Where are you from? That’s something I’ve been asked a lot since starting work at The Democrat.
The truth is that I’m not really from anywhere. Growing up, my family moved all over the Southeast – Georgia three times, South Carolina, Arkansas, Alabama, Tennessee, not to mention Louisiana and Mississippi, long before I came along.
I’m more Southern than I am a Tennessean or an Alabamian, and for a long time I didn’t quite know whether to reject or embrace that identity.
For many Southerners, the status of one’s identity can be a complicated issue. With that identity comes the sins of history – the genocide and expulsion of native populations, slavery, the defeat of the American Civil War, the battles for equality and conformity in the streets and the looming stereotypes of backwards thinking and religious zealously.
Through all of these issues, contemporary Southerners – regardless of race or political affiliation – have made the South not just somewhere where people say “please,” “thank you” and “y’all,” and where we fry everything under the sun, but a place that pushes the boundaries of regional identity and importance.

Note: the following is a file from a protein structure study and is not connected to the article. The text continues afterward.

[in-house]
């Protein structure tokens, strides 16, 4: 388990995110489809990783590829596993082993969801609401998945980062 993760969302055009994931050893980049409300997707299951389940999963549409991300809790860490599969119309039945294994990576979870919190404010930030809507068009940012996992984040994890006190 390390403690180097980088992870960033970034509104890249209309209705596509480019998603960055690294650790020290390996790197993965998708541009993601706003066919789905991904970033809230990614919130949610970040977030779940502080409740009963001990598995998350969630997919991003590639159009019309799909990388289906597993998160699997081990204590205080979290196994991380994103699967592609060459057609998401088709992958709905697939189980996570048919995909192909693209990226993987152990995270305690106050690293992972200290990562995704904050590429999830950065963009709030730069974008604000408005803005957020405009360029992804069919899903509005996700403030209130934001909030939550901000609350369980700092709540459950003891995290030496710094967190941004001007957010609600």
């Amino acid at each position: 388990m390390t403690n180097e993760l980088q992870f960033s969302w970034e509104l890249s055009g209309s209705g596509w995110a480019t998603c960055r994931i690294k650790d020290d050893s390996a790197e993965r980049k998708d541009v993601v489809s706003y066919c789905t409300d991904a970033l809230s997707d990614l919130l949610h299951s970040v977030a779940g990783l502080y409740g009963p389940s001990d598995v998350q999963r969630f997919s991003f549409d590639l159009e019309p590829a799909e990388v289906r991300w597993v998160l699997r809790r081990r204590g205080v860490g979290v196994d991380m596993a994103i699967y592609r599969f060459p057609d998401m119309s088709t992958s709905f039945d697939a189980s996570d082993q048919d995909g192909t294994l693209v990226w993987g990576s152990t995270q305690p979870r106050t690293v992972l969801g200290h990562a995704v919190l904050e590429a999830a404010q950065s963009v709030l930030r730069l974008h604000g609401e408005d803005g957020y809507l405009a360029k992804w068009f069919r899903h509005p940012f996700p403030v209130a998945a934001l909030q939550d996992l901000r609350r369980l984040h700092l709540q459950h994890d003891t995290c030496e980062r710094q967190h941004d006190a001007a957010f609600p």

You can look as close as Nashville or farther away to cities like Birmingham, Alabama or Atlanta – cities that have changed dramatically in the last decade, flourishing by their willingness to lead the region in the 21st century.
This does not mean that progress is limited to the cities of the South, nor does it mean that we as a people have triumphed over or forgotten about the issues of the past. I think we’re all pretty aware many of our contemporary national issues not only were around for a while, but also they have a special significance to what it means to be Southern.
At the end of the day, I guess I’ll never be from anywhere in particular, but as I age I am less ambivalent about my status as a Southerner and more curious about what all that actually means and how I can make meaning out of the humidity, the battlefields, the pines, the magnolias, the one-light towns and the people who reflect the past and forge the future.